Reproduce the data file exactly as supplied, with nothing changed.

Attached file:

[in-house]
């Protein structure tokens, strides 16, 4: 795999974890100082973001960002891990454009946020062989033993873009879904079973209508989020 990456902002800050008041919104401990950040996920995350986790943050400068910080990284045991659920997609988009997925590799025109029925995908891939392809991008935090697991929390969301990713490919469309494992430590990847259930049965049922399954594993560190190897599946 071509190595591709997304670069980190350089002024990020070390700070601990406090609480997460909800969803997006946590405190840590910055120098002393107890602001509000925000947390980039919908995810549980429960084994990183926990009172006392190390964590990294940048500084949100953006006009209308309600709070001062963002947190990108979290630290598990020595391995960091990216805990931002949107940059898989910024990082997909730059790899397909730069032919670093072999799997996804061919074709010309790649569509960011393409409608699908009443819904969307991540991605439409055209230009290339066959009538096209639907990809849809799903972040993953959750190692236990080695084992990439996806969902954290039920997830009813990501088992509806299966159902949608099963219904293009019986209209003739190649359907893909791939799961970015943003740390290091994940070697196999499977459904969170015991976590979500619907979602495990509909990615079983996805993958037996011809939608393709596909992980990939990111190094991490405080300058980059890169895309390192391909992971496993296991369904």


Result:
[in-house]
């Protein structure tokens, strides 16, 4: 795999974890100082973001960002891990454009946020062989033993873009879904079973209508989020 990456902002800050008041919104401990950040996920995350986790943050400068910080990284045991659920997609988009997925590799025109029925995908891939392809991008935090697991929390969301990713490919469309494992430590990847259930049965049922399954594993560190190897599946 071509190595591709997304670069980190350089002024990020070390700070601990406090609480997460909800969803997006946590405190840590910055120098002393107890602001509000925000947390980039919908995810549980429960084994990183926990009172006392190390964590990294940048500084949100953006006009209308309600709070001062963002947190990108979290630290598990020595391995960091990216805990931002949107940059898989910024990082997909730059790899397909730069032919670093072999799997996804061919074709010309790649569509960011393409409608699908009443819904969307991540991605439409055209230009290339066959009538096209639907990809849809799903972040993953959750190692236990080695084992990439996806969902954290039920997830009813990501088992509806299966159902949608099963219904293009019986209209003739190649359907893909791939799961970015943003740390290091994940070697196999499977459904969170015991976590979500619907979602495990509909990615079983996805993958037996011809939608393709596909992980990939990111190094991490405080300058980059890169895309390192391909992971496993296991369904």